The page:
Distinctive characters represent fading European colonialism (journalist Thomas Fowler), and the rise of American democracy (Alden Pyle) in competition for the love and loyalty of the beautiful and enigmatic (to westerners) culture and land of Viet Nam (Phuong).

( )
  rebwaring | Aug 14, 2023 |
Revisited after recently finishing _Nothing Ever Dies_, originally read the month I left the Navy in 1999. Not only is Greene prescient on USAs Vietnam efforts, but this book is an excellent little novel and thriller. ( )
  kcshankd | Jul 5, 2023 |
Showing 1-5 of 169 (next | show all)
Easily, with long-practiced and even astonishing skill, speaking with the voice of a British reporter who is forced, despite himself, toward political action and commitment, Greene tells a complex but compelling story of intrigue and counter-intrigue, bombing and murder. Into it is mixed the rivalry of two white men for a Vietnamese girl. These elements are all subordinate to the political thesis which they dramatize and which is stated baldly and explicitly throughout the book.
 
There are many natural storytellers in English literature, but what was rare about Greene was the control he wielded over his abundant material. Certainly one can imagine nobody who could better weave the complicated threads of war-torn Indochina into a novel as linear, as thematically compact and as enjoyable as The Quiet American
 

» Add other authors (52 possible)

Author nameRoleType of authorWork?Status
Graham Greeneprimary authorall editionscalculated
Buckley, PaulCover designersecondary authorsome editionsconfirmed
Caddell, SimonNarratorsecondary authorsome editionsconfirmed
Cronin, BrianCover artistsecondary authorsome editionsconfirmed
English, BillCover designersecondary authorsome editionsconfirmed
Grandfield, GeoffIllustratorsecondary authorsome editionsconfirmed
Hogarth, PaulCover artistsecondary authorsome editionsconfirmed
Lundblad, JaneTranslatorsecondary authorsome editionsconfirmed
Magnus, PeterTranslatorsecondary authorsome editionsconfirmed
Scheepmaker, H.J.Translatorsecondary authorsome editionsconfirmed
Smith, ZadieIntroductionsecondary authorsome editionsconfirmed
Springer, KätheÜbersetzersecondary authorsome editionsconfirmed
Stingl, NikolausÜbersetzersecondary authorsome editionsconfirmed
Stone, RobertIntroductionsecondary authorsome editionsconfirmed
Valja, JiøíTranslatorsecondary authorsome editionsconfirmed
You must log in to edit Common Knowledge data.
For more help see the Common Knowledge help page.
Canonical title
Original title
Alternative titles
Original publication date
People/Characters
Important places
Important events
Related movies
Epigraph
This is the patent age of new inventions
For killing bodies, and for saving souls,
All propagated with the best intentions. — Byron
I do not like being moved; for the will is excited, and action
Is a most dangerous thing; I tremble for something factitious,
Some malpractice of heart and illegitimate process;
We're so prone to these things, with our terrible notions of duty. — A. H. Clough
Dedication
Dear Rene and Phuong - I have asked permission to dedicate this book to you not only in memory of the happy evenings I have spent with you in Saigon over the last five years, but also because I have quite shamelessly borrowed the location of your flat to house one of my characters, and your name, Phuong, for the convenience of readers because it is simple, beautiful, and easy to pronounce, which is not true of all your country-women's names. You will both realized I have borrowed little else, certainly not the characters of anyone in Viet Nam. Pyle, Granger, Fowler, Vigot, Joe - these have had no originals in the life of Saigon or Hanoi, and General The is dead: shot in the back, so they say. Even the historical events have been rearranged For example, the big bomb near the Continental preceded and did not follow the bicycle bombs. I have no scruples about such small changes. This is a story and not a piece of history, and I hope that as a story about a few imaginary characters it will pass for both of you one hot Saigon evening. Yours affectionately, Graham Greene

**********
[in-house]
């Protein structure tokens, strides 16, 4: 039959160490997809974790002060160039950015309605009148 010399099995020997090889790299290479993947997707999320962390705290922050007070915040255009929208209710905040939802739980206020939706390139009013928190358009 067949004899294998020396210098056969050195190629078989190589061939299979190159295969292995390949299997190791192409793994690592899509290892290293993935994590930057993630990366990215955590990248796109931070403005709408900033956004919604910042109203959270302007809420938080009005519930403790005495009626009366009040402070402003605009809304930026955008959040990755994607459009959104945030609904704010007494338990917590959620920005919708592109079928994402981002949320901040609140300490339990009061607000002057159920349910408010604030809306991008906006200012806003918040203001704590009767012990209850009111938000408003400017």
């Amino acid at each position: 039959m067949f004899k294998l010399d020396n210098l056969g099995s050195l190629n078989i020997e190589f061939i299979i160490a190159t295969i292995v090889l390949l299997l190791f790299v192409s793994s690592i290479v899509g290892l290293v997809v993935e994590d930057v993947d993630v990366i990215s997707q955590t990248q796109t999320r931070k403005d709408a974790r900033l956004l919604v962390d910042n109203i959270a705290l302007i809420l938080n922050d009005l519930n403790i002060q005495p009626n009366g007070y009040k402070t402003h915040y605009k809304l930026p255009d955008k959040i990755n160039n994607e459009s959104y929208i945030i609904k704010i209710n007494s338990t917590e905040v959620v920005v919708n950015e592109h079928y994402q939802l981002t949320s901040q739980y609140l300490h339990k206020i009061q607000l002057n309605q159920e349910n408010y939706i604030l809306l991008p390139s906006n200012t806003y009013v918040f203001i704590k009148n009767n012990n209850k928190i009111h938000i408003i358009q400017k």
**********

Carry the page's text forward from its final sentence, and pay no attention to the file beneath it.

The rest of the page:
First words
After dinner I sat and waited for Pyle in my room over the rue Catinat; he had said, ‘I’ll be with you at latest by ten,’ and when midnight struck I couldn’t stay quiet any longer and went down into the street.
Quotations
innocence is like a dumb leper who has lost his bell, wandering the world, meaning no harm.
Last words
(Click to show. Warning: May contain spoilers.)
Disambiguation notice
Publisher's editors
Blurbers
Original language
Canonical DDC/MDS
Canonical LCC

References to this work on external resources.

Wikipedia in English (3)

Fiction. Literature. HTML:

Alden Pyle, an idealistic young American, is sent to Vietnam to promote democracy amidst the intrigue and violence of the French war with the Vietminh. His friend Fowler, a cynical foreign correspondent, looks on but soon finds it difficult to remain simply an observer. Fowler's mistress, a beautiful native girl, creates a catalyst for jealousy and competition between the men and a cultural clash resulting in bloodshed and deep misgivings.

Written in 1955 prior to the Vietnam conflict, The Quiet American foreshadows the events leading up to the war. Questions surrounding the moral ambiguity of the involvement of the United States in foreign countries are as relevant today as they were fifty years ago.

.

No library descriptions found.

Book description
While the French Army in Indo-China is grappling with the Vietminh, back in Saigon a young and high-minded American named Pyle begins to channel economic aid to a "Third Force."

Caught between French colonialists and the Vietminh, Fowler, the narrator and seasoned foreign correspondent, observes: "I never knew a man who had better motives for all the trouble he caused." As young Pyle's policies blunder on into bloodshed, the older man finds it impossible to stand aside as an observer. But Fowler's motives for intervening are suspect, both to the police and to himself: for Pyle has robbed him of his Vietnamese mistress.
Haiku summary

Legacy Library: Graham Greene

Graham Greene has a Legacy Library. Legacy libraries are the personal libraries of famous readers, entered by LibraryThing members from the Legacy Libraries group.

See Graham Greene's legacy profile.

See Graham Greene's author page.

Current Discussions

None

Popular covers

Quick Links

Rating

Average: (3.98)
0.5
1 10
1.5 5
2 54
2.5 24
3 290
3.5 110
4 684
4.5 95
5 444

 

About | Contact | Privacy/Terms | Help/FAQs | Blog | Store | APIs | TinyCat | Legacy Libraries | Early Reviewers | Common Knowledge | 202,138,964 books! | Top bar: Always visible